In the meantime, it’s a topic that I really want to know more about, so I’ve been asking around social media for resources and @ArchangelEM (who is awesomesauce, by the way) gave me four links already, so I decided it’s better to put them here and hope that others have suggestions to add.

I only want to add things here that people will endorse. We all can Google things but that doesn’t indicate quality, so if you’ve read something useful or taken a course, that’s what I’m after.

Stuff in the news 6/27/2013 – Communication

Vintage Telephone

Image courtesy of Daniel St. Pierre / FreeDigitalPhotos.net

  • I don’t know about this article. Maybe a better idea would be to have a vacation or concentrate on your business trip. We seemed to manage just fine before all this “connectedness”. DO have a plan in place, in case of emergency, of course – but we should all keep the immediate gratification aspects of technology in check: Ways Technology Keeps You Connected to Your Significant Other While Away
  • How often do you talk about something you’re passionate about (whether work, volunteer, or hobby) to someone who is completely outside your field? Or what about newcomers to what you do? I am terribly guilty at times of using acronyms or terminology that a newbie might not have been exposed to. At work, I have a policy on my team that if I explain something to a new team member, that person gets to explain it to someone else the next time.  The following article was written about science communication but applies to all of us who have to get across complex ideas to the public.  What is science communication?
  • Only the abstract is at this link – the full article is $30 but might be worth it if you have the change on hand… Technology and Collective Action: The Effect of Cell Phone Coverage on Political Violence in Africa
  • This may draw more attention to you than not doing it, by virtue of the notion that if you’re encrypting your info, you might have something interesting to spy on. Personally, that whole notion may be over the top but PRISM-proof your phone with these encrypted apps and services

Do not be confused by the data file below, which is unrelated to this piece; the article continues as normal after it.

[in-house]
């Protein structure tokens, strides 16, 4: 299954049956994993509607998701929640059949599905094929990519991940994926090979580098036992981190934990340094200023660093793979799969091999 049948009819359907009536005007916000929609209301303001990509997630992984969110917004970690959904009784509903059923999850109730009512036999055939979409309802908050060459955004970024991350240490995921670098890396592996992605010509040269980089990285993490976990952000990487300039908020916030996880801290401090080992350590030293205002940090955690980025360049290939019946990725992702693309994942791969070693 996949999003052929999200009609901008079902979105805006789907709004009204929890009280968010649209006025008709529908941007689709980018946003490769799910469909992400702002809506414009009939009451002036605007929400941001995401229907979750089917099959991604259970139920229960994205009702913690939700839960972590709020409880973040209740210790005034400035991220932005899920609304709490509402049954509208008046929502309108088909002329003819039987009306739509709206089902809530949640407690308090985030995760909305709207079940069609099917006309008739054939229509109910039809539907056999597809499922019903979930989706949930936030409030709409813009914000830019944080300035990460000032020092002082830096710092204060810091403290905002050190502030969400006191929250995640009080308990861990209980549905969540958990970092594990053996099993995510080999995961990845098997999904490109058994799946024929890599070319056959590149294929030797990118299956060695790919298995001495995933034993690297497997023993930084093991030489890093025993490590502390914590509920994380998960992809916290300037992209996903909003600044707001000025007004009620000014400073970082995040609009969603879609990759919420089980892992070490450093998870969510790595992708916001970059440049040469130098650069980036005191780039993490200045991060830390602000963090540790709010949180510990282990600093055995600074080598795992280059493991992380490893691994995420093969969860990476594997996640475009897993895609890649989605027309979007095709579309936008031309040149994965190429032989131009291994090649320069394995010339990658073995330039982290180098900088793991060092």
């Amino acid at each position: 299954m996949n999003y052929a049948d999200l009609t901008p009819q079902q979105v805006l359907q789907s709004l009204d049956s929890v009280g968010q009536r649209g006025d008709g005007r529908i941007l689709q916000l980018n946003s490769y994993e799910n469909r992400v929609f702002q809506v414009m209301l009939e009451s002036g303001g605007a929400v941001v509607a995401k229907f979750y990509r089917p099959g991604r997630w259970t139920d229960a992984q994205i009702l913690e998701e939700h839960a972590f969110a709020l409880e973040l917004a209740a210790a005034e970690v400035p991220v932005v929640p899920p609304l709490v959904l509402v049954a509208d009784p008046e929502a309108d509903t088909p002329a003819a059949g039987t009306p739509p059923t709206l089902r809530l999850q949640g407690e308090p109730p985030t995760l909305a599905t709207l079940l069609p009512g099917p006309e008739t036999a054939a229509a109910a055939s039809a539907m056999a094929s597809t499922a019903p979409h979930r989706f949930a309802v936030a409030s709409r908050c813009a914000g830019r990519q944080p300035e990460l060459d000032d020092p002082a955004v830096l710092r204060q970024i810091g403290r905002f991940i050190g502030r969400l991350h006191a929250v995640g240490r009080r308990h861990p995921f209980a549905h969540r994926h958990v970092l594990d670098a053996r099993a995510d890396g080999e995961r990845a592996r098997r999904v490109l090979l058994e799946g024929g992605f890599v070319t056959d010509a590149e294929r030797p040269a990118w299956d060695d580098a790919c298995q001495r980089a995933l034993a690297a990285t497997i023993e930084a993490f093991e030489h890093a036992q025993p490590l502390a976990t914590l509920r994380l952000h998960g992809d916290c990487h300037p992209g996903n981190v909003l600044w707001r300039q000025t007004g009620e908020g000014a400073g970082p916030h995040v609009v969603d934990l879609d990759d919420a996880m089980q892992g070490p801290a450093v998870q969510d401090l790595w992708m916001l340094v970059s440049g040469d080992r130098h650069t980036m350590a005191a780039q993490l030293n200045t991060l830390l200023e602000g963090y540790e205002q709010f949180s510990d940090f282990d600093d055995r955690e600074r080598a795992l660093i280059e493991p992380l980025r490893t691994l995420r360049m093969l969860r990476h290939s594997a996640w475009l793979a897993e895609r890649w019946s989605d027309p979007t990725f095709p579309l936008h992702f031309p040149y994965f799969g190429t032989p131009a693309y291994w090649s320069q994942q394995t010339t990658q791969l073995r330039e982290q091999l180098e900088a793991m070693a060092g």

• … because we need another social network.  Potluck, A New Social Network Based on Link Sharing and Discussion
  • I love analogies. This author took a 1946 US Forestry Service document about being lost and compared it to what you should do if you’ve lost your bearings in handling your social media. It is true that I take an approach of “all who wander are not lost” but if I see no traction, I’ll try another route – e.g. breaking down these news posts by topics). At any rate, the poster is worth sharing and may even help you, should you get lost in the woods, literally!
  • “Monitoring electronic conversations just got a lot more powerful with the alliance of Digital Reasoning and OP3Nvoice, announced at SIFMA today.

    Digital Reasoning, with roots in defense and intelligence, can search and understand structured and unstructured data and use it to build a view of underlying entities, facts, relationships and discover geospatial and temporal patterns. OP3Nvoice can monitor audio, video and text conversations across channels including fixed lines, mobile and Skype and search and locate conversations very fast.”

  • What’s The Difference Between A Social Media Crisis And A Bonehead Move?
  • This is one of those “How do you get to Carnegie Hall?” sorts of stories.  The confidence of Speech-Language Pathology students regarding communicating with people with aphasia. When I was an undergrad in speech & language pathology, I had the astoundingly fortunate opportunity to work in the U of M – Ann Arbor residential aphasia clinic. At that time, it was the only such residential facility in the country. One day, I was facilitating a group reading session and could not get a point across to one of the members. Apparently, I was saying the same thing as previous attempts but increasing my volume because one of the patients looked at me and said, “We’re aphasic, not deaf.” Oops! The point here is that it’s not something you really pick up in the myriad of classes you might take, it’s practical experience that really teaches you how to do things. This is true of the work world, as well as the world of clinical therapy – practice, practice, practice!